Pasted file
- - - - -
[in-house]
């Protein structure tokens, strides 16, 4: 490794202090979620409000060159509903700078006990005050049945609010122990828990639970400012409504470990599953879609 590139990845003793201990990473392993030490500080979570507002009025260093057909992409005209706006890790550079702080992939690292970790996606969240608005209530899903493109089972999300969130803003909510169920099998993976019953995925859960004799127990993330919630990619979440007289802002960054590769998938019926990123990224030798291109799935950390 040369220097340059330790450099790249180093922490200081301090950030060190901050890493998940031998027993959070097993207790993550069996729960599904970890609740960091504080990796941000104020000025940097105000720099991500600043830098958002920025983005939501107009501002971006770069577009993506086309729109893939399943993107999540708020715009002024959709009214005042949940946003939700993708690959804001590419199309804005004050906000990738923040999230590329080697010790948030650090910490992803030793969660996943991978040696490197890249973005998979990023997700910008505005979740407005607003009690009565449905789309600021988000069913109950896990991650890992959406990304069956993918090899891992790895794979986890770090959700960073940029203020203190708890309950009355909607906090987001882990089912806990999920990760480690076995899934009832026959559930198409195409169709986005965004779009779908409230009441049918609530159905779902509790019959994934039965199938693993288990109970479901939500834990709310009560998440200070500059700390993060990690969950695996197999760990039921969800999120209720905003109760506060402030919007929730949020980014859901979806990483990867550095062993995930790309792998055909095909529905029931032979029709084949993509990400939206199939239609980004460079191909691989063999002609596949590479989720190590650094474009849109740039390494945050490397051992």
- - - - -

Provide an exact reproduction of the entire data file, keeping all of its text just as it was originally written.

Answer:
[in-house]
């Protein structure tokens, strides 16, 4: 490794202090979620409000060159509903700078006990005050049945609010122990828990639970400012409504470990599953879609 590139990845003793201990990473392993030490500080979570507002009025260093057909992409005209706006890790550079702080992939690292970790996606969240608005209530899903493109089972999300969130803003909510169920099998993976019953995925859960004799127990993330919630990619979440007289802002960054590769998938019926990123990224030798291109799935950390 040369220097340059330790450099790249180093922490200081301090950030060190901050890493998940031998027993959070097993207790993550069996729960599904970890609740960091504080990796941000104020000025940097105000720099991500600043830098958002920025983005939501107009501002971006770069577009993506086309729109893939399943993107999540708020715009002024959709009214005042949940946003939700993708690959804001590419199309804005004050906000990738923040999230590329080697010790948030650090910490992803030793969660996943991978040696490197890249973005998979990023997700910008505005979740407005607003009690009565449905789309600021988000069913109950896990991650890992959406990304069956993918090899891992790895794979986890770090959700960073940029203020203190708890309950009355909607906090987001882990089912806990999920990760480690076995899934009832026959559930198409195409169709986005965004779009779908409230009441049918609530159905779902509790019959994934039965199938693993288990109970479901939500834990709310009560998440200070500059700390993060990690969950695996197999760990039921969800999120209720905003109760506060402030919007929730949020980014859901979806990483990867550095062993995930790309792998055909095909529905029931032979029709084949993509990400939206199939239609980004460079191909691989063999002609596949590479989720190590650094474009849109740039390494945050490397051992």